Leaving Scalloway, we decided to continue the journey by starting at the top and work our way down. This meant driving up to Toft, in the north of the Shetland mainland, and catching a ferry to Yell, one of the two inhabited islands to the north of Shetland. These ferries are government-subsidised, cheap and frequent – you can book but I wouldn’t bother. Just turn up – or visit the website for the timetable if you need more precision planning.
Arriving in Yell is a surprise at first – while Shetland seems fairly empty, Yell takes this emptiness to a new level. There really isn’t very much there – it’s both beautiful and desolate.
Our plan was to head up the western side of Yell on our northbound journey and then come back down the eastern route on the way back, after visiting the northernmost inhabited island in the British isles, Unst. We didn’t spot any good overnight places on the northbound trip through Yell so decided to carry to Unst. This involves another ferry trip but it’s free and only takes 10 minutes – so there isn’t much hassle involved.
Unst & Britain’s Most Northerly Hostel
We drove up into Unst and eventually came across Gardiesfauld Youth Hostel, in Uyeasound, which is not only Britain’s most northerly youth hostel but also boasts motorhome/caravan parking facilities directly facing the sea. This did cost £12 but access to the hostel’s facilities were included and it seemed a good idea, especially as we needed to do some washing and the hostel had a laundry (£1 each for washer and dryer).
Don’t travel to Unst expecting any cosmopolitan pleasures – restaurants, pubs and shops are virtually non-existent (as elsewhere in Shetland) and you need to have your own supplies. Here’s a quote from the youth hostel’s brochure:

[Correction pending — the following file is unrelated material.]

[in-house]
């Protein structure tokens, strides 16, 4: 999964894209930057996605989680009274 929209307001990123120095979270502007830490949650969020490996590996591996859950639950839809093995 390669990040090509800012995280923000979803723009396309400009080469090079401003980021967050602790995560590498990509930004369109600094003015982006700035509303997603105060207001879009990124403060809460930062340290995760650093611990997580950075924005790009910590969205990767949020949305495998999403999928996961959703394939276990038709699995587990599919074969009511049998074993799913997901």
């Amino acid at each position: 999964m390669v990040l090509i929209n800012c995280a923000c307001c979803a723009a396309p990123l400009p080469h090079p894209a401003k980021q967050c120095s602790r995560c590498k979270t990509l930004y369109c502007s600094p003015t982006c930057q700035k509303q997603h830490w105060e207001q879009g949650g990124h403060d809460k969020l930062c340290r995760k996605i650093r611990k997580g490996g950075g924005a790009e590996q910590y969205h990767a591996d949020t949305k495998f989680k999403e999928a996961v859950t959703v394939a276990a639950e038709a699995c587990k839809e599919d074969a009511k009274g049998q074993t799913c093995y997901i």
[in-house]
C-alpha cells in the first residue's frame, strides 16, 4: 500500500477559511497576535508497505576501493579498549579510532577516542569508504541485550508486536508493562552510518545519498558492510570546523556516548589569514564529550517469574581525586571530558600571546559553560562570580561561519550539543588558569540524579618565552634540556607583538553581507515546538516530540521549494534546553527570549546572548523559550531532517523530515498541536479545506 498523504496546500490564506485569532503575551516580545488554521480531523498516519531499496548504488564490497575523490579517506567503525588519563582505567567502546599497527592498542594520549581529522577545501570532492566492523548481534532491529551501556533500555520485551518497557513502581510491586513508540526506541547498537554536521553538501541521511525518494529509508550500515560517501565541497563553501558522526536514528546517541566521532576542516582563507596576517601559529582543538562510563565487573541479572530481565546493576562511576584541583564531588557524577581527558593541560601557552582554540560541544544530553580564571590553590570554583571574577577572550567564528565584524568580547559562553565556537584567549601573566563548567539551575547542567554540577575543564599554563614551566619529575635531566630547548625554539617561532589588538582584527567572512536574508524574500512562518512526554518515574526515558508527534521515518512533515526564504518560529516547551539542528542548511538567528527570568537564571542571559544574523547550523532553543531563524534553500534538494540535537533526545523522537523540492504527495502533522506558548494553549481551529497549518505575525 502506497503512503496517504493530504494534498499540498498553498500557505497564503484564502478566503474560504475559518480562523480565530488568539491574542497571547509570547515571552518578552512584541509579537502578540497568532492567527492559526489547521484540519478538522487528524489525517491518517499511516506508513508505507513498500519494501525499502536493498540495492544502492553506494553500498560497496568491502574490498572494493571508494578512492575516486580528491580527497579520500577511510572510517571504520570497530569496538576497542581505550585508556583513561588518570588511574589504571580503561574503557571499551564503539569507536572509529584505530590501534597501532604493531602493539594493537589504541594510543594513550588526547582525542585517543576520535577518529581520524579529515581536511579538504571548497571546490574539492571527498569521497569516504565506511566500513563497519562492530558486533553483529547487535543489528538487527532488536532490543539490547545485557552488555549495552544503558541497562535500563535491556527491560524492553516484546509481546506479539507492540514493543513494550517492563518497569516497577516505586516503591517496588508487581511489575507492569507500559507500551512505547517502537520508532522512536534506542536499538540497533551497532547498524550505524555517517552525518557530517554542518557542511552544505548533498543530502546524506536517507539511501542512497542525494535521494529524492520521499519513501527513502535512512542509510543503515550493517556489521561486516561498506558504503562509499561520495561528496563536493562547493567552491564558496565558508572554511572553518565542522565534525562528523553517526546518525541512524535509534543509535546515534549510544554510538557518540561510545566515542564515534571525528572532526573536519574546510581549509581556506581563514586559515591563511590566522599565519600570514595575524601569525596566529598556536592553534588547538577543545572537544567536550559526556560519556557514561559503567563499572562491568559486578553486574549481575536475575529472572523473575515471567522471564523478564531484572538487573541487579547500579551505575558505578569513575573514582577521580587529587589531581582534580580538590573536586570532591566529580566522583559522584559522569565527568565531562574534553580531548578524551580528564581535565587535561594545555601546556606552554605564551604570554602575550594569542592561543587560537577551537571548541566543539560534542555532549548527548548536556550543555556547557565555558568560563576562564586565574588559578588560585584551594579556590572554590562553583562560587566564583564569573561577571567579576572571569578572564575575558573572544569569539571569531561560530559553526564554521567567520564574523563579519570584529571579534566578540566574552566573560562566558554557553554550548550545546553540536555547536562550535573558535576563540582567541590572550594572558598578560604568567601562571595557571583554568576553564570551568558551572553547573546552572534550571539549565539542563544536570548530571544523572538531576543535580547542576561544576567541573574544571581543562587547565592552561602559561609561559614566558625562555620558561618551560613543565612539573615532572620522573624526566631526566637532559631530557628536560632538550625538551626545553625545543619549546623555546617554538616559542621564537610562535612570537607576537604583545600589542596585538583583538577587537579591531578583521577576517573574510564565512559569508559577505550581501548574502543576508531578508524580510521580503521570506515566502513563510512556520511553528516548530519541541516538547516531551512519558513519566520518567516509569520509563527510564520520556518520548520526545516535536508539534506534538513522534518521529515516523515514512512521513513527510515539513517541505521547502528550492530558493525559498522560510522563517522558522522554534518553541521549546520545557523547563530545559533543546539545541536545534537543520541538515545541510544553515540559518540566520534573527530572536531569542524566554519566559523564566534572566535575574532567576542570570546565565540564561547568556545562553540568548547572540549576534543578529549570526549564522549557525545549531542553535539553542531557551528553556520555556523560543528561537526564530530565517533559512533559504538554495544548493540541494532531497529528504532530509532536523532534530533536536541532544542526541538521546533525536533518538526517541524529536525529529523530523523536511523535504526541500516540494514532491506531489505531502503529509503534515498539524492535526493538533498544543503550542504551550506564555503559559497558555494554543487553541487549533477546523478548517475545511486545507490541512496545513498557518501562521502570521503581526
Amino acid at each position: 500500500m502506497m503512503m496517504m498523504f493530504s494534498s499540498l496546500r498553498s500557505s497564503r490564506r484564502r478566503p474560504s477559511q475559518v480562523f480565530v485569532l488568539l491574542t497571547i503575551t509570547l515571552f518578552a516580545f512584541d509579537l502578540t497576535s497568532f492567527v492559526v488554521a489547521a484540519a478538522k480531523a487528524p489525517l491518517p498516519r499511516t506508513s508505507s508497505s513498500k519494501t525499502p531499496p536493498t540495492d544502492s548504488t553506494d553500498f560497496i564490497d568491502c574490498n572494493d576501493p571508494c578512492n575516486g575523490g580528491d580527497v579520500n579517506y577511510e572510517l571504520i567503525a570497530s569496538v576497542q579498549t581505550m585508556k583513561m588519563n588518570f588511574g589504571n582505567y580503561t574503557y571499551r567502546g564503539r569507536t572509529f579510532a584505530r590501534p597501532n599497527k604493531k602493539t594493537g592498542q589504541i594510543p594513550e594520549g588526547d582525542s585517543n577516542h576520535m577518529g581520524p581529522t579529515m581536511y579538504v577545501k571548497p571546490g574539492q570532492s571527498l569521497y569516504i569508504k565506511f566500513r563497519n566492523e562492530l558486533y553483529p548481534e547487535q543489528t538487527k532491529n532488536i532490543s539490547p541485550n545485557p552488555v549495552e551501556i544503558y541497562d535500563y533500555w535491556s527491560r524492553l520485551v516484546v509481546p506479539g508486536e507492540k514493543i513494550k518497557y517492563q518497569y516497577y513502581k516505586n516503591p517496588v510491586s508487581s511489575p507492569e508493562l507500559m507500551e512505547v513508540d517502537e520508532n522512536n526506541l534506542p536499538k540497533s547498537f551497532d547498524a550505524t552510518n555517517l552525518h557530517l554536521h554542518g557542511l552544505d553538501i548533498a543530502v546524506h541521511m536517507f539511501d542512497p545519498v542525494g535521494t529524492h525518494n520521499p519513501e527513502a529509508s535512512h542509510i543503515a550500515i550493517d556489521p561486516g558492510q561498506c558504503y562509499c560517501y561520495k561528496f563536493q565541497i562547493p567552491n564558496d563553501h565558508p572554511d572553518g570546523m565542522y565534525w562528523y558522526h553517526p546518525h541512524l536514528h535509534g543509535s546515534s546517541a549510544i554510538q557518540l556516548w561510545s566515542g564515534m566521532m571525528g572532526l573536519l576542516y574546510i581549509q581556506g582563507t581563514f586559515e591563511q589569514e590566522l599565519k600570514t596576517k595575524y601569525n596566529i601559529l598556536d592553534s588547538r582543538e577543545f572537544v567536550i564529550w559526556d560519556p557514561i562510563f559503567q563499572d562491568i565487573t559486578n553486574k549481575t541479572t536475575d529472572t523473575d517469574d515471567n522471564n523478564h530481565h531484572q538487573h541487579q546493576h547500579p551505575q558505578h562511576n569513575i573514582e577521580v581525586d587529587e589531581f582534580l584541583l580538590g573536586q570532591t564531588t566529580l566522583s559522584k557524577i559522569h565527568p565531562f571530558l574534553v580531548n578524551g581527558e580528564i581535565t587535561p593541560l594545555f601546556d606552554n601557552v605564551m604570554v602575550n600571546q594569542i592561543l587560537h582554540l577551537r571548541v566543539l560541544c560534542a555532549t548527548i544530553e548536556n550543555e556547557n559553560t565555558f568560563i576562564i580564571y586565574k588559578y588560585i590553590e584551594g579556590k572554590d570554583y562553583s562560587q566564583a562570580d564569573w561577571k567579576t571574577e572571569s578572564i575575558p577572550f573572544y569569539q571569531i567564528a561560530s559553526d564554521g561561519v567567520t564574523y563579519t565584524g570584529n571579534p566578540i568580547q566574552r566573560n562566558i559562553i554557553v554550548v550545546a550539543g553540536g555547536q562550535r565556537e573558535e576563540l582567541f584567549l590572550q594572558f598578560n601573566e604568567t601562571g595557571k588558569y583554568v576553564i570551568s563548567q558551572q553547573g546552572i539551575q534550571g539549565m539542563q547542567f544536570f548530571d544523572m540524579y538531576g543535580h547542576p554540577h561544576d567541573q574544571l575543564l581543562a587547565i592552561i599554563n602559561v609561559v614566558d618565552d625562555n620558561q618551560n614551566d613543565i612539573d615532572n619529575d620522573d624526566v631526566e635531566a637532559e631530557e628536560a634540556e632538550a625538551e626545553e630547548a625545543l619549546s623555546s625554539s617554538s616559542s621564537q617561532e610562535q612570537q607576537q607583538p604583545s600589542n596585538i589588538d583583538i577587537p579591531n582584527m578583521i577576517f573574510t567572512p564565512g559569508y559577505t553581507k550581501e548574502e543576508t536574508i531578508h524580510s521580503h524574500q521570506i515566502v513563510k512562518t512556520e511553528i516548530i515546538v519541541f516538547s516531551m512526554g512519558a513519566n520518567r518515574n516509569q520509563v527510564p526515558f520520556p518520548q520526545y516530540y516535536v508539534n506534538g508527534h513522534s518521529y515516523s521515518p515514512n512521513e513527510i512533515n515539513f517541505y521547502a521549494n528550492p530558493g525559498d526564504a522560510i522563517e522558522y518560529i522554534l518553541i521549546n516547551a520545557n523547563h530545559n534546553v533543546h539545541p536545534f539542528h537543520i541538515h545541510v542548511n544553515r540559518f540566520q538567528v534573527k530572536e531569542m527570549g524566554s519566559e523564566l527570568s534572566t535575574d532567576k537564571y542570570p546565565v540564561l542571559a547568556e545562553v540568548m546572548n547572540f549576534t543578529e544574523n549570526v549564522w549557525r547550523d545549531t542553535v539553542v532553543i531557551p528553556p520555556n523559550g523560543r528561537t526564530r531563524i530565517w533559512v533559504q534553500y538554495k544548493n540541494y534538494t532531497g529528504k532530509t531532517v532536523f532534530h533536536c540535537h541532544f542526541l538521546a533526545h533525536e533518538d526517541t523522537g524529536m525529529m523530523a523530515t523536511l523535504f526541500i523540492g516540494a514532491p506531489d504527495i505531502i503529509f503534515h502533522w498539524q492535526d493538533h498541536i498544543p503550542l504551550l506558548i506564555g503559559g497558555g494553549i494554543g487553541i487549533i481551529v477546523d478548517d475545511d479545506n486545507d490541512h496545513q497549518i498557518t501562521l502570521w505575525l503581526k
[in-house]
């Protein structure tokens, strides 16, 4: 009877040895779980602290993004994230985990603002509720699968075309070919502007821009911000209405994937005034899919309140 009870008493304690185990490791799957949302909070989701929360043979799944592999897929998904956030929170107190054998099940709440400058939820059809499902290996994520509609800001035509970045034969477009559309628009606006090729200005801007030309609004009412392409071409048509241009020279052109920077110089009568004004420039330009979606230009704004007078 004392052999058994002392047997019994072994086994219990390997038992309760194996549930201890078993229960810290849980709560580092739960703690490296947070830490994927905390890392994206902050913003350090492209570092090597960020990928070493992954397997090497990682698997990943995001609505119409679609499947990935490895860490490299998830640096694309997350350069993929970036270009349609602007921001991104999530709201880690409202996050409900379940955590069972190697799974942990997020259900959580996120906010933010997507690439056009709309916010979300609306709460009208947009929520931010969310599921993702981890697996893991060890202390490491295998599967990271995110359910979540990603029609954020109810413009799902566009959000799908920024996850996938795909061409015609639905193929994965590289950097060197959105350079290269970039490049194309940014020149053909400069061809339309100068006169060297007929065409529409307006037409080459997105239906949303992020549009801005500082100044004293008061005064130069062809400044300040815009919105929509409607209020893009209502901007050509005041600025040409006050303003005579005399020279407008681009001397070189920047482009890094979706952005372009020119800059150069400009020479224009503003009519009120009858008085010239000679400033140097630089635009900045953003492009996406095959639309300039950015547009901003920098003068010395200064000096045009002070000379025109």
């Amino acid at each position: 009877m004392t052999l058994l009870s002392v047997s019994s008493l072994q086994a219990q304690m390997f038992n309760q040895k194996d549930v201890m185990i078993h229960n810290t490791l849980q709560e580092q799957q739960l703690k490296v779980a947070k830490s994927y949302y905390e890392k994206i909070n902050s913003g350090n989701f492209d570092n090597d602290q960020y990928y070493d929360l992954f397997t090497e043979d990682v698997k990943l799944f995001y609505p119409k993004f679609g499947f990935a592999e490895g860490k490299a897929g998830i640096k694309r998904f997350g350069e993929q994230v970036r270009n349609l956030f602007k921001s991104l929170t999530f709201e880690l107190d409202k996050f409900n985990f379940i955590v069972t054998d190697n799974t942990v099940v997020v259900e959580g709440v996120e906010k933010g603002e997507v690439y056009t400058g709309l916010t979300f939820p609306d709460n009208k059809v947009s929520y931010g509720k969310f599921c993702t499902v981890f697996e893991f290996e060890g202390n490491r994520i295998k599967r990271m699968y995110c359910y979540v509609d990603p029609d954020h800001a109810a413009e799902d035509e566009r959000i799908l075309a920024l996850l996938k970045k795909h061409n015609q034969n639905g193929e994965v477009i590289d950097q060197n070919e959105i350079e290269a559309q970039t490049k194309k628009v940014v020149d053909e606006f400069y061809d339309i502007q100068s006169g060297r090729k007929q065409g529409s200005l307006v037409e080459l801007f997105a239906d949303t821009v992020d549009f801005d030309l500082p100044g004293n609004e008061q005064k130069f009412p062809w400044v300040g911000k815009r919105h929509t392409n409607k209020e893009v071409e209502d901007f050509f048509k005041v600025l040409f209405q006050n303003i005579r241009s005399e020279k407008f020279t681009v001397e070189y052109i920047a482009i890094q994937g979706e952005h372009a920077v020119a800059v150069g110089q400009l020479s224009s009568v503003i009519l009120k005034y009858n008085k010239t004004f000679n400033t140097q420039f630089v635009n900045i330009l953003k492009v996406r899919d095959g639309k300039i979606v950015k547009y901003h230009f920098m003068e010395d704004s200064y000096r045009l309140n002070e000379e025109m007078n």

There is no shop in Uyeasound, the nearest shop is 7 miles away. We strongly recommend that you bring basic food items with you.
The quality of the scenery and location is unbeatable – and I’d recommend the site (although at the time of visiting they didn’t have chemical toilet or waste water disposal points, which was a bit annoying, although you could use the toilets inside the hostel, I suppose. Fresh water taps and electric hookups are behind each pitch. Just park up and then walk up to the hostel to find out (from the noticeboard in the entrance) when the warden’s next visit is to collect payment.
As befits Britain’s northernmost inhabited island, there are a few ‘most northerly’ places you will see on your travels around Unst:
Motorhome Parking On Yell
One of the highlights of Yell was discovering the parking in the harbour at Burravoe – a purpose built caravan/motorhome site is under construction, but at present it’s free to use and provides electricity (coin metered) and fresh water. Parking is right by the harbour/marina area of this small village and there’s also a walk to see the nearby Ladies Hol and the Horse of Burravoe – an unusual rock formation.
The main attraction for visitors to Burravoe is The Old Haa, Yell’s oldest building. It’s a local museum and craft shop and sells local arts and crafts. Sadly it was closed on the day we were there (Monday).
Both Yell and Unst are scattered with attractions and pleasant walks, and although some of the attractions are fairly minor, the scenery is resolutely excellent wherever you go.
Driving on these islands is a pleasure, too – the roads are excellent, although often single track, and other drivers are remarkably few and friendly, pulling into passing places with extreme consideration when necessary. In fact, it’s sometimes hard to do your fair share of giving way – the other driver always does it first!